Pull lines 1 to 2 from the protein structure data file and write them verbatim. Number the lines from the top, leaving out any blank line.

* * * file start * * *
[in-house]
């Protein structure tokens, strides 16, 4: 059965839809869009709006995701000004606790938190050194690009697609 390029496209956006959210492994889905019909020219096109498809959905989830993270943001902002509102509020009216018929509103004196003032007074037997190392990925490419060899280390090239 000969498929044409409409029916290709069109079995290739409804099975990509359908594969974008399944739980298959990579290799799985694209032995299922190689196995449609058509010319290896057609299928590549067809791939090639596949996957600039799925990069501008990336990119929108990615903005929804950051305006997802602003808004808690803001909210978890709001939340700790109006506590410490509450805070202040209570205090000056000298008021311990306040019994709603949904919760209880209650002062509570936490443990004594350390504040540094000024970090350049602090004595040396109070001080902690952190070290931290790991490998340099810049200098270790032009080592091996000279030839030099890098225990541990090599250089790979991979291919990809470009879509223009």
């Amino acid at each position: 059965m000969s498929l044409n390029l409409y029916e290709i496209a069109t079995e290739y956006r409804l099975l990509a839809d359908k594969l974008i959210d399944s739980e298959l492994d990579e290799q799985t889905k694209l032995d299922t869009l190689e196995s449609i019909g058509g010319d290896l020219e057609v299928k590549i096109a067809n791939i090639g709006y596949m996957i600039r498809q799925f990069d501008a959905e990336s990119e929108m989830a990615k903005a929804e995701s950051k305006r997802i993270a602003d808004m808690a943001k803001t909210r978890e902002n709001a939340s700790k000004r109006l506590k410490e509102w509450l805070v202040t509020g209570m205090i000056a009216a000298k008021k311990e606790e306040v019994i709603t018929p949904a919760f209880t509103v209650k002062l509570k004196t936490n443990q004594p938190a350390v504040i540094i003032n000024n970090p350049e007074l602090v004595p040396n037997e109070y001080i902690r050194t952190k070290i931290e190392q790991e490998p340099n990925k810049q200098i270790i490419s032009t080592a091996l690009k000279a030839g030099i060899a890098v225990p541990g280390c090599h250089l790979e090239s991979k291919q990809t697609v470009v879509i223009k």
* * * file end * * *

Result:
[in-house]
């Protein structure tokens, strides 16, 4: 059965839809869009709006995701000004606790938190050194690009697609 390029496209956006959210492994889905019909020219096109498809959905989830993270943001902002509102509020009216018929509103004196003032007074037997190392990925490419060899280390090239 000969498929044409409409029916290709069109079995290739409804099975990509359908594969974008399944739980298959990579290799799985694209032995299922190689196995449609058509010319290896057609299928590549067809791939090639596949996957600039799925990069501008990336990119929108990615903005929804950051305006997802602003808004808690803001909210978890709001939340700790109006506590410490509450805070202040209570205090000056000298008021311990306040019994709603949904919760209880209650002062509570936490443990004594350390504040540094000024970090350049602090004595040396109070001080902690952190070290931290790991490998340099810049200098270790032009080592091996000279030839030099890098225990541990090599250089790979991979291919990809470009879509223009």